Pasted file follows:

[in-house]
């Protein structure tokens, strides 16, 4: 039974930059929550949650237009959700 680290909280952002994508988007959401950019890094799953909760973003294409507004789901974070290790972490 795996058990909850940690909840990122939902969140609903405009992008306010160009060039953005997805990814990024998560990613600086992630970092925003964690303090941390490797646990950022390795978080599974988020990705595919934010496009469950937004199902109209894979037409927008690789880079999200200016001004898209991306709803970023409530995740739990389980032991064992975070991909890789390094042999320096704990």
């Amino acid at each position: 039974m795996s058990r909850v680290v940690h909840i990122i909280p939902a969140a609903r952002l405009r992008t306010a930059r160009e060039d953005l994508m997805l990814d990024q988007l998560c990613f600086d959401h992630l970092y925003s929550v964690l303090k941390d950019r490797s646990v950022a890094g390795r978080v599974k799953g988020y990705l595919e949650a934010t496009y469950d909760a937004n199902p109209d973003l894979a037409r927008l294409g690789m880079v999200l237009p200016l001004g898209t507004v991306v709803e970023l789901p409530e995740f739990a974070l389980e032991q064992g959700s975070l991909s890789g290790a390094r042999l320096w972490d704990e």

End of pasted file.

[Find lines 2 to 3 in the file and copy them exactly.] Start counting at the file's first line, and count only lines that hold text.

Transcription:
């Protein structure tokens, strides 16, 4: 039974930059929550949650237009959700 680290909280952002994508988007959401950019890094799953909760973003294409507004789901974070290790972490 795996058990909850940690909840990122939902969140609903405009992008306010160009060039953005997805990814990024998560990613600086992630970092925003964690303090941390490797646990950022390795978080599974988020990705595919934010496009469950937004199902109209894979037409927008690789880079999200200016001004898209991306709803970023409530995740739990389980032991064992975070991909890789390094042999320096704990």
């Amino acid at each position: 039974m795996s058990r909850v680290v940690h909840i990122i909280p939902a969140a609903r952002l405009r992008t306010a930059r160009e060039d953005l994508m997805l990814d990024q988007l998560c990613f600086d959401h992630l970092y925003s929550v964690l303090k941390d950019r490797s646990v950022a890094g390795r978080v599974k799953g988020y990705l595919e949650a934010t496009y469950d909760a937004n199902p109209d973003l894979a037409r927008l294409g690789m880079v999200l237009p200016l001004g898209t507004v991306v709803e970023l789901p409530e995740f739990a974070l389980e032991q064992g959700s975070l991909s890789g290790a390094r042999l320096w972490d704990e």